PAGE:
thoughts on newsroom structure

Structure is the most important element of a newsroom – flat out.

Take The Arbiter (Boise State’s newspaper) for example. We’ve been spending the last 11 months trying to transition to an online daily media outlet with photo slideshows, podcasts, videos and text. And, as I’ve seen from our newsroom and as I’ve heard from other newsrooms around the country, it’s not an easy task to accomplish.

Below are a few ideas I’ve come up with to transition a newsroom’s structure from print centric to multimedia/online centric. These ideas are based off of my interactions and observations at The Arbiter and are in no way objective. They are only ideas, and I welcome your criticism and debates.

Please also note that these ideas may not be entirely my own. This structure is close to the structure Shannon Morgan, our Editor-in-Chief, wrote for our newsroom. Doubtless, this post comes not only from there but from conversations I’ve had with other editors, students and faculty.

1. Specialists: A specialist’s (video, podcasting, slideshow specialists, for example) job is it to teach, not do the work.
Here’s how it works: Newsroom journalists should be divided into each of these categories. Say four journalists go to video. The video specialist works with each of those journalists on their respective stories, and shows them how to implement video to make their job easier (if journalists don’t understand how it will make their life easier, why would they use it?). The only other job of these specialists is to edit where necessary. With these tasks, their hand will be full.

2. Consuls: Ancient Rome (before emperors) had two leaders who led the country together. They were called consuls. In the same way a newsroom should have consuls, although they wouldn’t be the executives. Instead, one consult oversees print and the other online. Consuls work together to make sure one media form compliments the other.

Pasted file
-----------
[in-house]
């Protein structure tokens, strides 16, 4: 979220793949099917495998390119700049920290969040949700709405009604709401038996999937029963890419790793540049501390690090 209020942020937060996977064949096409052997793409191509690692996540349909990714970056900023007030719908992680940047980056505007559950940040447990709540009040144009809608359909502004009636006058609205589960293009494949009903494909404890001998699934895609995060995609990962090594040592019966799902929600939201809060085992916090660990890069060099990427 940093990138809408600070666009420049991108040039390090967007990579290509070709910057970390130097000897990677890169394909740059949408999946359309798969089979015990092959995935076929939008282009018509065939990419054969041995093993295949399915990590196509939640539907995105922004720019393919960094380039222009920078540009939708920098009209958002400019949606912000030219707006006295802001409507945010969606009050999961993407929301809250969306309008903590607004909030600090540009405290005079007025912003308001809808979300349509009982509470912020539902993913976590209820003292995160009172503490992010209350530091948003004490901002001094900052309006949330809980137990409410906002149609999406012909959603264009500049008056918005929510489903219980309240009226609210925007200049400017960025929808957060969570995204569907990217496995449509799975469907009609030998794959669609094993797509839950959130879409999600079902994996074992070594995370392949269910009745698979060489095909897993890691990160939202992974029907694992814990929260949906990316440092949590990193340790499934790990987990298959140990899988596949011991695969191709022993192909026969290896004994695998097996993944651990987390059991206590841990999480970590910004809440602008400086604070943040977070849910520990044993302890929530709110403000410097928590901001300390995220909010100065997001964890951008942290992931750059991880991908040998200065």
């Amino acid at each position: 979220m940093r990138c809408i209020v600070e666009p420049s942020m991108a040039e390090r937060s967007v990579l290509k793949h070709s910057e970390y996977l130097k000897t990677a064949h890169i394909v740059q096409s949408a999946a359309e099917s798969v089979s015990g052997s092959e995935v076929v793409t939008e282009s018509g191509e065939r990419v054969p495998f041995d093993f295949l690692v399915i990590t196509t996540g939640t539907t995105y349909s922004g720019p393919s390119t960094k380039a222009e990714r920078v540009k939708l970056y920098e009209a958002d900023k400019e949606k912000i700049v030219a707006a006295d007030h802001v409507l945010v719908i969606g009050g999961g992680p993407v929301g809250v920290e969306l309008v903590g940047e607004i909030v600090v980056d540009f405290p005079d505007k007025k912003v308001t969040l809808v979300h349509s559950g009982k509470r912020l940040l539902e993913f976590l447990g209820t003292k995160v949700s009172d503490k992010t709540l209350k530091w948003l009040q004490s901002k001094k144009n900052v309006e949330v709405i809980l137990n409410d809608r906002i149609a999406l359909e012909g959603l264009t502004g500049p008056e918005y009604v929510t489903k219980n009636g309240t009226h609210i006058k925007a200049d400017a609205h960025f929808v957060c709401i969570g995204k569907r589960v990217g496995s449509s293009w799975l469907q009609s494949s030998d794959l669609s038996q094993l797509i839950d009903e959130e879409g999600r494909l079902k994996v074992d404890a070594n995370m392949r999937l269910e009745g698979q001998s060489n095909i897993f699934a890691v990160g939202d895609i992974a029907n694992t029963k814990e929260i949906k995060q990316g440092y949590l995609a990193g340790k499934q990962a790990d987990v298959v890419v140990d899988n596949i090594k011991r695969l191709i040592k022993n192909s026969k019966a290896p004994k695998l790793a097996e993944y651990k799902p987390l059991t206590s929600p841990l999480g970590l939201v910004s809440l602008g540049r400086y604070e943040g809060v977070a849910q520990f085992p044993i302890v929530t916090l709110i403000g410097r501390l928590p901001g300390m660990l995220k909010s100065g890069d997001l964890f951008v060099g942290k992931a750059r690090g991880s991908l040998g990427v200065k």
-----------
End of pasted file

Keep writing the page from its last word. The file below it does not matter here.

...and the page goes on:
This does not mean one concentrates only on print and the other online. It means these two people work together on a day-to-day basis to ensure all stories are being presented in the appropriate mediums, and to make sure the specialists under them are helping journalists to make this happen.

3. Editor-in-Chief: This person develops and implements policy (it wouldn’t be called the “executive” position unless they were meant to execute). It is the job of the EIC to spot holes in the current over-arching structure in order to make things work more cohesively. While the EIC holds total editorial control, their job isn’t to make something happen by intervening directly. Instead, their job is to spot an editorial problem and fix it by tweaking (not overhauling) the current structure until the problem is fixed. This ensures that the problem will not creep up again with the next administration – assuming that the new EIC doesn’t throw out the structure altogether, and that they are willing to tweak the structure to fit the personalities of new specialsts, et al.

As you can see, this is a very basic structure. It is not meant to be detailed here because it’s only theory. Fine details have to be filled in depending on the people involved – which is where the talent of the executive(s) plays its most critical role.

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